This week, the State Senate unanimously adopted Senator Shelley B. Mayer’s bill, S.18A, to require the New York State Department of Labor (NYSDOL) to increase outreach efforts about the Shared Work program. This important program allows workers to continue to work for their employer at reduced hours and collect proportional unemployment insurance benefits. The Shared Work program helps employers by reducing payroll expenses so they can stay afloat during this challenging time. This bill was part of a package of legislation to help small businesses survive the economic downturn as a result of the COVID-19 pandemic. The full legislative package is described below.
S.18A requires the NYSDOL to increase their efforts to provide information to employers about Shared Work program eligibility and have information available on the Department’s website in order to expand the number of employers who choose to participate in this unique program.
Senator Shelley B. Mayer (SD-37, Westchester) said, “The Shared Work program offers a smart alternative to laying off valued employees, and it is especially suited to help small businesses weather downturns in the business cycle like the Coronavirus Pandemic. I was honored to work with the Westchester County Association and the DOL to promote the program in Westchester this fall, but we must get the word out around the state. The program helps employers keep employees on the payroll, while allowing staff members to receive partial Unemployment Insurance benefits proportional to the number of reduced work hours. The program is a win-win for employers and employees. The cost of the program is fully funded by the federal CARES Act.”
Senator Mayer continued, “Small businesses in our communities are owned and operated by people who live, work and pay taxes in our communities. Ensuring small business owners have the support they need to weather the current crisis is pivotal to the success of our communities. The package of legislation adopted by the Senate Majority supports small businesses by: establishing an eviction and foreclosure moratorium for commercial tenants and freezing unemployment insurance premiums, among other measures.”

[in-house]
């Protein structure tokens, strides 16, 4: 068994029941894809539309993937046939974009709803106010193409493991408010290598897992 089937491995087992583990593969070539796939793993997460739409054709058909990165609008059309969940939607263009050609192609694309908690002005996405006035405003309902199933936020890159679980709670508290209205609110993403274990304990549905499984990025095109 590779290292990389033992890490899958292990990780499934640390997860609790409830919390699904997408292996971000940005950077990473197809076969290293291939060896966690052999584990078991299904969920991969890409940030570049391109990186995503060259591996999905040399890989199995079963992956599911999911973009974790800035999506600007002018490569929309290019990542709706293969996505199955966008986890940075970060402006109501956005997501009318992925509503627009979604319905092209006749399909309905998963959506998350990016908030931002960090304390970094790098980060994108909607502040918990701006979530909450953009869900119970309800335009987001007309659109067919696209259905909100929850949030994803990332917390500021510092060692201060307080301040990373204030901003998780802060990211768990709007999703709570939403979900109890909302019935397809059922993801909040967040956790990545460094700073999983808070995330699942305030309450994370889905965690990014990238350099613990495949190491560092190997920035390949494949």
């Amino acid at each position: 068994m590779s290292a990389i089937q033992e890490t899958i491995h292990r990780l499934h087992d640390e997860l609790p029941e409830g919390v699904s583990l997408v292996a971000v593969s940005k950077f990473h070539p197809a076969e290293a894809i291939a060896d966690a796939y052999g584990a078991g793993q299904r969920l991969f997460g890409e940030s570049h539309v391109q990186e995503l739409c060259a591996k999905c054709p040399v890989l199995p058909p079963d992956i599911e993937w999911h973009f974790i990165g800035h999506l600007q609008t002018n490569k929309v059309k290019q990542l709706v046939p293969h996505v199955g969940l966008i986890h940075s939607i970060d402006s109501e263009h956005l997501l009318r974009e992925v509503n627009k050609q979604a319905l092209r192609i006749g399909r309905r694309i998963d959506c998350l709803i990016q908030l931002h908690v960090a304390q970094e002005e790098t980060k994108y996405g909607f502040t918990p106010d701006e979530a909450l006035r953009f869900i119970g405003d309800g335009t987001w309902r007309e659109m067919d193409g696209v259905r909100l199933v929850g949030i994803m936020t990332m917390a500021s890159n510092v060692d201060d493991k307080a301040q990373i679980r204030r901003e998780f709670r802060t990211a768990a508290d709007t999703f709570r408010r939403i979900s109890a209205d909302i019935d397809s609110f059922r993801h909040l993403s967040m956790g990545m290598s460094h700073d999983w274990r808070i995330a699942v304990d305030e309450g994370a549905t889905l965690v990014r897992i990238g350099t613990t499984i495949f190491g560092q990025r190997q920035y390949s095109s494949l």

The bills adopted Senator Mayer and the Senate Majority include:
- Increased Outreach From DOL on the Shared Work Program (S.18A, Mayer): Creates a requirement for the Department of Labor to increase their efforts to provide information to employers about shared work program eligibility and have information available on the Department’s website. The shared work program can help reduce layoffs and is fully funded by the federal CARES Act.
- Small Business Eviction and Foreclosure Moratorium (S.471A, Kaplan): Establishes the COVID-19 Emergency Protect Our Small Business Act to protect small businesses with COVID-19 related financial hardships from eviction and foreclosure until May 1.
- Restricting Third-Party Delivery Fees (S.1554B, Kavanagh): Creates a maximum limit for the total fee that can be charged to a food service establishment by a third-party food delivery service (such as Grubhub, Seamless, Postmates, Doordash, etc.).
- Freezing Employers Unemployment Insurance Premiums (S.1197, Persaud): Freezes New York State’s unemployment insurance experience rating for one year for layoffs and closures that occurred due to COVID-19. This action will prevent significant increases in costs to employers who have experienced higher unemployment rates in 2020.
- Partial Unemployment Insurance (S.1042A, Ramos): Establishes a system of partial-unemployment. This would shift the current calculation that any day of work leads to a 25% reduction in benefits, and instead would reduce benefits by an amount proportional with the amount earned. This legislation will help incentivize part-time work by reducing the disincentive that a day of work will lead to a disproportionate reduction of benefits.
- Third-Party Restaurant Posting (S.1630A, Savino): Prohibits any third party food delivery platform from listing, selling or advertising products of any food service establishment without a written agreement with them.
Click here to read more about the Senate Majority’s legislative package to help small businesses.